We keep trying to compete by other people’s rules!
According to the Book of Job Reborn, we don’t have oil. We are importing oil from Venezuela. What we do have is a lot of gas.
Our oil is for export to get premium prices
ahh right. So we do have a lot left, then.
Kala Ramnath we are a gas based country….downstream petrochemical
Preach brudda! Michael Samuel has more than a few songs to rent you to fit that tourism message. 😉
And most of all…we have oil!
Which = no other industry being developed [unless oil prices fall]
Sadly, after oil, everything is buy low abroad and sell high in T&T. Nobody cares for anything local and creative.
Blame the Chinese..lol
Let oil prices stabilize at even $70..all this talk of diversification done
until next time
“A mash-up of East Indian, West African, French and Spanish flavors give this Caribbean country better food than any all-inclusive resort could ever compete with.”
Ironic since our idea of tourism is a government subsidized foreign boat ride!
And we already have several food festivals in Trinidad and Tobago. The Gov’t can help market and advertise that instead.
Say place advertisements in the right places for culinary enthusiasts or people who like novelty holidays.
What say you Jason Baptiste?
Lasana in that last comment alone you made more sense than Shamfa has since assuming the role of Minister of Tourism.
Hahaha. If only I had a party card and knew how to say “Yes Boss!” convincingly! 🙂
Lots of potential. We underestimate that people want to have authentic experiences when they travel. We just need to market it and make it accessible. And it means a lot more PR rather than just placing ads.
Like sending food to trade shows or something Jason?
The cruise industry is one of the most dangerous industries for Caribbean tourism imho. Cruise ships are more and more replicating the “island experience” on the boat itself. Pools, rock climbing. There is the constant threat to Caribbean islands that if they don’t play ball the cruise ships will simply move their vessels to Europe. The cruise ship industry is owned by literally 5 major companies who all operate in a type of consortium
Lasana in my day we partnered with agostura even matouks at tradeshows
That soca on the seas boat going to have more trinis leaving trinidad to go miami for a fete. What the government should done was partnered with a cruise line to dock at hyatt for the carnival and bring some additional rooms and then sail to Barbados for their normal southern Caribbean route
Vernal Damion Cadogan, Chabeth Haynes just raised this point that you posted on: http://www.looptt.com/content/forbes-magazine-describes-trini-food-beautiful-and-complex
Wasn’t there a vibrant discussion somewhere on developing the mango industry?
Yes. Eko Watts posted something from Errol Fabien on that.
I know..I was following
The only industry we business with is the government subsidy industry………no initial investment necessary!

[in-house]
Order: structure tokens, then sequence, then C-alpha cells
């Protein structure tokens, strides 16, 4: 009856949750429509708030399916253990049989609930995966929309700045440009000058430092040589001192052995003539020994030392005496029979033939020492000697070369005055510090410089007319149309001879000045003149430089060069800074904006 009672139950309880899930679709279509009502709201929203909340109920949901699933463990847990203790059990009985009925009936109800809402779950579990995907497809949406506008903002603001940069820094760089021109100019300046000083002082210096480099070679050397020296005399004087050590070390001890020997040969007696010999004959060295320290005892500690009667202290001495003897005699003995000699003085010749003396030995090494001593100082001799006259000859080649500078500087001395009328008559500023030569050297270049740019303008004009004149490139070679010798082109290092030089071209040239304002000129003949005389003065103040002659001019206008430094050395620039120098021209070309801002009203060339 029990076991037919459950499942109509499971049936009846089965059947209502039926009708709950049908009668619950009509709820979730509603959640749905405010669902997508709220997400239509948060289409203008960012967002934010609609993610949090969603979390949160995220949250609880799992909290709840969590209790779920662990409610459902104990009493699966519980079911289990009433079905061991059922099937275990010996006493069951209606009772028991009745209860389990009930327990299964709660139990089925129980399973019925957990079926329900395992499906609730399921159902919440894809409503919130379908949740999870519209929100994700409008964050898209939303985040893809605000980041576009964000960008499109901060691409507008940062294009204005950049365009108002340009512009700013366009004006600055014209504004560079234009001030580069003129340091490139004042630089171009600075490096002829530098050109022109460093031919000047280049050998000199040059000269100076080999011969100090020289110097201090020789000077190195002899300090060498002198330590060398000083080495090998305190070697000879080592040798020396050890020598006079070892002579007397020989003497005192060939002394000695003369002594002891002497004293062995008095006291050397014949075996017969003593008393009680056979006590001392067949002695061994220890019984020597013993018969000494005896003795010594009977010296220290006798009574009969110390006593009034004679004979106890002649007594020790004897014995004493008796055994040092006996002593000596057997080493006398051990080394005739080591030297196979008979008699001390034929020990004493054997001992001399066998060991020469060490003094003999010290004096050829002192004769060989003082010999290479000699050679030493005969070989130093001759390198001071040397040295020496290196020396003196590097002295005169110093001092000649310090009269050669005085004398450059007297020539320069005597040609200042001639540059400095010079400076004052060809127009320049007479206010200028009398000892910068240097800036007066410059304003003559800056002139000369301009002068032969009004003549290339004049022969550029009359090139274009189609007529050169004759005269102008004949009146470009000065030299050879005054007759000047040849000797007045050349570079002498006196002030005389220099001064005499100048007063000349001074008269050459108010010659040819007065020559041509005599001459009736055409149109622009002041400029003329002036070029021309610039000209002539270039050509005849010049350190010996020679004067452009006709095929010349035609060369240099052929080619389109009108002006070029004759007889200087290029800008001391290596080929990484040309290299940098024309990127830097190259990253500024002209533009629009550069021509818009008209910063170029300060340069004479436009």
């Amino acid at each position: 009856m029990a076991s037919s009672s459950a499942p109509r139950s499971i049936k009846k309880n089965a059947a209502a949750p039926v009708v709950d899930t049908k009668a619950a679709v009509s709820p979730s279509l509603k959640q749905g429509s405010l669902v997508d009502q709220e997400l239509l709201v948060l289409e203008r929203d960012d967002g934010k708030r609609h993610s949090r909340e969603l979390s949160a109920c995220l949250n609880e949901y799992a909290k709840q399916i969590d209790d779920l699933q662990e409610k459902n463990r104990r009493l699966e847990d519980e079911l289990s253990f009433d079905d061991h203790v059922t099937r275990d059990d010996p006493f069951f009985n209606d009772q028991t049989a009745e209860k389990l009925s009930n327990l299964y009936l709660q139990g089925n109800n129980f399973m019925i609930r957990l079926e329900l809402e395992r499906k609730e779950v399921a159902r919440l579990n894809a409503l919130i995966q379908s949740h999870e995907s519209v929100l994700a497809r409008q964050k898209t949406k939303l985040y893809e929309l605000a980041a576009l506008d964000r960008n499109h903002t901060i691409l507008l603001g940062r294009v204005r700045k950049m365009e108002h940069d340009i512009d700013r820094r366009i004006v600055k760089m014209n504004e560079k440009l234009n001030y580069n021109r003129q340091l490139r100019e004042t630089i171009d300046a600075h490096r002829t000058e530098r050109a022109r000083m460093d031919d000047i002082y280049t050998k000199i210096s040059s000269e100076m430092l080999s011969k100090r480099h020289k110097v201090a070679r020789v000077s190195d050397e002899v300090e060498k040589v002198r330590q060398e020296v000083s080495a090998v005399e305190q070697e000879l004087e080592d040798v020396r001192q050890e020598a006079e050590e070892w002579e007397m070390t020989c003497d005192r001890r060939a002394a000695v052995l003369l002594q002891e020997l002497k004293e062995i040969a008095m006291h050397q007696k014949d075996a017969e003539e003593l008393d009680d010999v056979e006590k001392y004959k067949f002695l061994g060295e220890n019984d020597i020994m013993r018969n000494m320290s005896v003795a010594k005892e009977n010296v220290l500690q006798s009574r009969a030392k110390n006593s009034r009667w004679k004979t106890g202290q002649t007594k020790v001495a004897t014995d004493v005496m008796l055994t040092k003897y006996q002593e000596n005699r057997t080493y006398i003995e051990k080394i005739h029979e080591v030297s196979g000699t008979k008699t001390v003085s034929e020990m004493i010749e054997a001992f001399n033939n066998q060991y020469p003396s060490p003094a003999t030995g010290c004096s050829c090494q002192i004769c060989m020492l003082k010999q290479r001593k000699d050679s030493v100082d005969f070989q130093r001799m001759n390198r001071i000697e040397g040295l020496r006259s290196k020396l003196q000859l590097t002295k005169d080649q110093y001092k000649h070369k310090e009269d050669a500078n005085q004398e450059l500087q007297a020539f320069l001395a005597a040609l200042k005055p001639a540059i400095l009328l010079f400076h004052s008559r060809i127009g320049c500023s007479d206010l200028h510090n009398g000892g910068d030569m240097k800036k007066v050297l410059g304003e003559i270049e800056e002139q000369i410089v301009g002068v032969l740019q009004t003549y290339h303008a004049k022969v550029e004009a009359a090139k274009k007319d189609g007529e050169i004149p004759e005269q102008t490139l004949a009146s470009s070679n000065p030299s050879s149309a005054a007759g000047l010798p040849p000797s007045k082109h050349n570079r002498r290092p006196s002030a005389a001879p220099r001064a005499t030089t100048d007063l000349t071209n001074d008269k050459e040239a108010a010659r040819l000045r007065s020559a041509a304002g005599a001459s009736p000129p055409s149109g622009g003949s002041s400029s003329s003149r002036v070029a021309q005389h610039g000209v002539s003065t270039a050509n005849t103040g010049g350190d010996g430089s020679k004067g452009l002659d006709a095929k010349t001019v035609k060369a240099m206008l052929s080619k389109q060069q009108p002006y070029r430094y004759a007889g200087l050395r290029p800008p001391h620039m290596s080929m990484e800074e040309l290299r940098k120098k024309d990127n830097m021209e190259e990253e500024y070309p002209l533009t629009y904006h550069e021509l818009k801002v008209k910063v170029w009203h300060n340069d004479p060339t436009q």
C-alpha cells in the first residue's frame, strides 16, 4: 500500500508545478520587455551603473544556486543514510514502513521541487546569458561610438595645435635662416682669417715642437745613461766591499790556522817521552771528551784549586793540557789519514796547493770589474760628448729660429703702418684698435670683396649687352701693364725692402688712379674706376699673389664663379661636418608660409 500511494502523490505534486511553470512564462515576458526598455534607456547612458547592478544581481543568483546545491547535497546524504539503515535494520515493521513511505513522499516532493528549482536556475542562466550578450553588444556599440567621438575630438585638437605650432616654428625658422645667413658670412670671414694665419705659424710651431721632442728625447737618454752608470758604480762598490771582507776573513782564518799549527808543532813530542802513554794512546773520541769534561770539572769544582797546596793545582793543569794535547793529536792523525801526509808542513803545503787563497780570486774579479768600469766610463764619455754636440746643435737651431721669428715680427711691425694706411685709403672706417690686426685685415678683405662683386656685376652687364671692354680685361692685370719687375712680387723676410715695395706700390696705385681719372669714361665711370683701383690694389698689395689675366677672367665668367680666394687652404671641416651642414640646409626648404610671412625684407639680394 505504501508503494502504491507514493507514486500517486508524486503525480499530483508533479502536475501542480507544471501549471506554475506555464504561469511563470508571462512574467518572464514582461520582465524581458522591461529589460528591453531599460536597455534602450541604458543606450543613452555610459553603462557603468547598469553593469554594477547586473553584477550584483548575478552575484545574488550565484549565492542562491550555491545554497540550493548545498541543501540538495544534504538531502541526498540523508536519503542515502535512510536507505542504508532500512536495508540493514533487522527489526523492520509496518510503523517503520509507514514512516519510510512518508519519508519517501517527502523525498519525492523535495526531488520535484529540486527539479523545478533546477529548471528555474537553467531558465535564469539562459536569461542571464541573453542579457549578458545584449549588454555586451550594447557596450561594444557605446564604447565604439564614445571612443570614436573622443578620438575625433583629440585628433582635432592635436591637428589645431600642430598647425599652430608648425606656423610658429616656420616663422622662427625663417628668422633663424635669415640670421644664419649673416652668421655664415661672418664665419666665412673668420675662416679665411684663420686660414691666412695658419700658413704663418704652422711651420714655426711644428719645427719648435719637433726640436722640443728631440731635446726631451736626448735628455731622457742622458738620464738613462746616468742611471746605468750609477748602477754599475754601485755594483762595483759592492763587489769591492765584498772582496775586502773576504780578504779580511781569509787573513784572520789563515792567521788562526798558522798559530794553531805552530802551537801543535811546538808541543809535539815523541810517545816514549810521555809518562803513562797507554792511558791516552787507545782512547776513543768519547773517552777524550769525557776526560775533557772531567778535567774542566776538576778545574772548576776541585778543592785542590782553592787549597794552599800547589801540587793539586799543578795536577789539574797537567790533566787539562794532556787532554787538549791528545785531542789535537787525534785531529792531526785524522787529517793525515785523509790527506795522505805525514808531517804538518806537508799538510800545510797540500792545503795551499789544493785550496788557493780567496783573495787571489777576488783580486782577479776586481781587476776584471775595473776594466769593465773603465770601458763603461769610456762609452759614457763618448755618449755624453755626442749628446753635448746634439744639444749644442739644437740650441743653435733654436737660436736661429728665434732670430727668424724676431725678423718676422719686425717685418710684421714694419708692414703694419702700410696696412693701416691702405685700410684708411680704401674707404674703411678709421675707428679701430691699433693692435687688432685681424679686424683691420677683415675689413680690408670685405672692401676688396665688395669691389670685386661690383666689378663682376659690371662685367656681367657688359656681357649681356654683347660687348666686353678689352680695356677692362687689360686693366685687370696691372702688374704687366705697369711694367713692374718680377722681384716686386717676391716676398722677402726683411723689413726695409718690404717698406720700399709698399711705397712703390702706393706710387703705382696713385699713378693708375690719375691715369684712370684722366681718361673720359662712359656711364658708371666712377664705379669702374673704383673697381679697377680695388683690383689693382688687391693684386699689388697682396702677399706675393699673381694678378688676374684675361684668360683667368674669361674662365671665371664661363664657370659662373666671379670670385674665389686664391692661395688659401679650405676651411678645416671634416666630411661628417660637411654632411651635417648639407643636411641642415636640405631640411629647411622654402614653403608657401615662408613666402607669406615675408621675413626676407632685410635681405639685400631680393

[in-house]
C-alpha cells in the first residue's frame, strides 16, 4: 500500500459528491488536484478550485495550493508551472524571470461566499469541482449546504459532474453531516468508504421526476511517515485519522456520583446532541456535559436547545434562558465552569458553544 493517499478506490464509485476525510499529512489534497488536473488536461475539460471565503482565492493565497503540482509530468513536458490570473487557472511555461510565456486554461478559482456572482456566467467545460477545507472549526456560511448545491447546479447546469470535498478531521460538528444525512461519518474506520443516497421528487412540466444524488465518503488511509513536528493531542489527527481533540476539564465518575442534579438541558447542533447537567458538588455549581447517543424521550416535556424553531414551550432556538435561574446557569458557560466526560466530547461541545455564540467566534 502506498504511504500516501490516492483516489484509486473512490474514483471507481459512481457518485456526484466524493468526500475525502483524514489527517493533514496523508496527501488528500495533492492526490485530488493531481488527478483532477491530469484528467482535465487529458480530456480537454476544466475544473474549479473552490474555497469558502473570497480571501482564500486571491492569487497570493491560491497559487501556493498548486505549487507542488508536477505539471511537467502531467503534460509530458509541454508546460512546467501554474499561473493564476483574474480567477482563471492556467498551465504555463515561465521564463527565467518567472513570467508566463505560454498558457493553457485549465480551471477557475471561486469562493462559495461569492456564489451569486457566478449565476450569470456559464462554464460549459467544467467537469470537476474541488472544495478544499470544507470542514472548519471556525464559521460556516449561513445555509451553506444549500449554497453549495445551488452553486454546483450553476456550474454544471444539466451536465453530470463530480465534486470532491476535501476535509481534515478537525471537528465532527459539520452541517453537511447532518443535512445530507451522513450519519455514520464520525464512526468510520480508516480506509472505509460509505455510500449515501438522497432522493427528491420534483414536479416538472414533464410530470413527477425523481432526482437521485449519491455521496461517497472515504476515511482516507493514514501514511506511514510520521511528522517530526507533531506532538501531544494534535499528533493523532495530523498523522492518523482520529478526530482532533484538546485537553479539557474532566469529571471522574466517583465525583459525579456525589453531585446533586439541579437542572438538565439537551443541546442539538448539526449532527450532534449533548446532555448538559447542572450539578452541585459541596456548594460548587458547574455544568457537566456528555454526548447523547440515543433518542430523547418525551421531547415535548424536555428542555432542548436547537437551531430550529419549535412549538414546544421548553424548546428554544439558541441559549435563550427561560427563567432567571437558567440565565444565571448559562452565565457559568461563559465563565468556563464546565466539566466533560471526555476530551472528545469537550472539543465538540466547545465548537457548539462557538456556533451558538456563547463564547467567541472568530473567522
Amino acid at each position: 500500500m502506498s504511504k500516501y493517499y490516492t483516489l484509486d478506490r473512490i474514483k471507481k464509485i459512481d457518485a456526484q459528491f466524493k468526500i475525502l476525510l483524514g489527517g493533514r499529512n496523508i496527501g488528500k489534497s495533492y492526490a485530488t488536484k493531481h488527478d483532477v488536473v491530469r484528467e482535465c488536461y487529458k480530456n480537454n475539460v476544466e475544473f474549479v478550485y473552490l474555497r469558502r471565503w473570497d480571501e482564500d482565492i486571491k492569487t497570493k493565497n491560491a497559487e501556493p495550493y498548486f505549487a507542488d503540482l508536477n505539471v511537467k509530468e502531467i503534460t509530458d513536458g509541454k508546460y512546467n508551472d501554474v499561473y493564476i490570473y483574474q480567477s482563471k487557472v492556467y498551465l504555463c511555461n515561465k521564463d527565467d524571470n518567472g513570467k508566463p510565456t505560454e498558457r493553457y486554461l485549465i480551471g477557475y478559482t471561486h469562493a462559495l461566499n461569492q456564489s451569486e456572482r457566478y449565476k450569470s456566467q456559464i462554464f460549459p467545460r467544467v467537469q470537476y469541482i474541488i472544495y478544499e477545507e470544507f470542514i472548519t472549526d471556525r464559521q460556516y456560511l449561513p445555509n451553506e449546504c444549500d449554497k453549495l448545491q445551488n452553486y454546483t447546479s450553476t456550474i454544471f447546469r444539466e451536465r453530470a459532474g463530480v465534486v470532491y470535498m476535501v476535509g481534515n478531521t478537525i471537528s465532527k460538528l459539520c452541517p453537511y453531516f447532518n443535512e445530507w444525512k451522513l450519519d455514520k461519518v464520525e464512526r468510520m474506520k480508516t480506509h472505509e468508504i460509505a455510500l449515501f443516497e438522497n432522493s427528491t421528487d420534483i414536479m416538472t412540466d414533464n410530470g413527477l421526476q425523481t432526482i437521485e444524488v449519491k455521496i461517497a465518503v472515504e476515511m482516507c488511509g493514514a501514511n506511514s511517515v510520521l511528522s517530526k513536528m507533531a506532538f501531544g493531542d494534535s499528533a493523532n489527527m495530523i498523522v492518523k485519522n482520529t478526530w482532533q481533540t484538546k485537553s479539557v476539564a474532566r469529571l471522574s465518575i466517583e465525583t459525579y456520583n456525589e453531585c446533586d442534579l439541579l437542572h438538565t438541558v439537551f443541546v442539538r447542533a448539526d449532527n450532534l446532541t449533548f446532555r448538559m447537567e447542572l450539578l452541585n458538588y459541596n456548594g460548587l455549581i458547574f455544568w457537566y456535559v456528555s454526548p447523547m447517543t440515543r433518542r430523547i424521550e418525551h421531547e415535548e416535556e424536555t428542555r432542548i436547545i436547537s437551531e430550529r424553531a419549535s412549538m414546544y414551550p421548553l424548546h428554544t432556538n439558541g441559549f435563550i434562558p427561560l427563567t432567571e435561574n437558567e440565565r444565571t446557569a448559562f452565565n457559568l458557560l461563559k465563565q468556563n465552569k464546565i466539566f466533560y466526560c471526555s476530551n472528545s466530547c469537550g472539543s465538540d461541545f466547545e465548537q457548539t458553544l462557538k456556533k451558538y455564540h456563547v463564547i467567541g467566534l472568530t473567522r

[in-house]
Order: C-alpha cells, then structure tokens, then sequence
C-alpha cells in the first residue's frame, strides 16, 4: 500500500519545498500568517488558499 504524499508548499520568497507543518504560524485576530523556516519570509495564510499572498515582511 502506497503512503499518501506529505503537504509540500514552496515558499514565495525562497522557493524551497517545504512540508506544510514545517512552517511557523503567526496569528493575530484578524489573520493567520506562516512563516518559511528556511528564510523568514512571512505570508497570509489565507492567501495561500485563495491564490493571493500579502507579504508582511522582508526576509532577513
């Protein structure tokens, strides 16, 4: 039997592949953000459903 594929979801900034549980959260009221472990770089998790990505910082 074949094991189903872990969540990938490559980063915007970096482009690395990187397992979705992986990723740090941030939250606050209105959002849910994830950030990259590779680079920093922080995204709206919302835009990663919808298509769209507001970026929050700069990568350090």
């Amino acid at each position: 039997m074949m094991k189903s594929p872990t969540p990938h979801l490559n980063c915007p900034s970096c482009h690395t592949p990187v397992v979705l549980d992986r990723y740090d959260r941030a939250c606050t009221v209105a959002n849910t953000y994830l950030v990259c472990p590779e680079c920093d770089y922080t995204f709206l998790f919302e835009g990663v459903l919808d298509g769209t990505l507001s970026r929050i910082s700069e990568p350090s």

the funny thing is…soca on the seas is not shamfa.
it is not even any of the ministers. it came from the adviser to the comm deve minister gyan dolsby? the person’s name , i did not commit to memory might be an arlene holman.??
i share all this with you to prove a point i have had since this line up was called…there and these are largely cold puppets, silent agents, cardboard cut outs
and yes, the idea is as lame and fishy as they come
i have asked for a network map to be made of holman…what is she getting out of proposing such a lame ass pathetic bring no results or benefits small project./ and all these females look like fools in the process. but. then again. you can only appear who you are
And we’re consistent with our myopic emphasis on exporting the country through carnival and fete.
But this sounds more myopic than most. Just now, we will start paying for Machel and Bunji to perform in private fetes abroad too? :-/
Meanwhile, apparently there’s a Tennessee based company manufacturing, bottling, and marketing Moruga Scorpion. Lol. ?
Always talking about greater emphasis on agriculture, but which government really invests in it with a view to developing it as a profitable industry? Bamboo… That’s another product with a market for use in furniture production etc…
Are we tapping into these global markets in any way?
I hope to do a one on one with Clarence Rambharat in the same way I did with Maxie Cuffie. But that would probably come after the Olympics.
I hope my reaction to his one on one is different than it was to Maxie’s. ????
The verdict of big cases in this country helps me realize how fast time can fly. I’m always like “way, that was ten years ago? Already?”
It’s ridiculous. And unjust to the victim’s and the accuser’s side.
The only penalty for crime now is the time spent in remand yard. But that is for people who can’t afford bail.
So jail in T&T is for poor people.
And consider the wrongly accused. If a policeman wants to get rid of a hornerman. He only has to plant evidence.
If I tell you a story about a policeman and a hornerman, I might end up dead. Lol.
I shouldn’t laugh. Me dying isn’t funny nah…
Oh losh! :-/
“You had my curiosity, but now you have my attention” 🙂
This would qualify as “mouth open ‘tory jump out”!
Judicial reform is badly needed and long overdue.
A short list would be: what doesn’t need drastic overhaul. It’s just ridiculous how successive governments have let us down on tackling so many issues.
What we should be investing in is cottage industry tourism, offer free seminars and loans to encourage and support private citizens open home businesses that in turn support tourism nationwide…..not just in the North.
Help people establish bed and breakfasts, offer guided tours, transportation, restaurants. Then spend some money on advertising our culture, cuisine, festivals, flora and fauna abroad to introduce ourselves to adventure travel enthusiasts………instead of sponsoring foreign boat rides!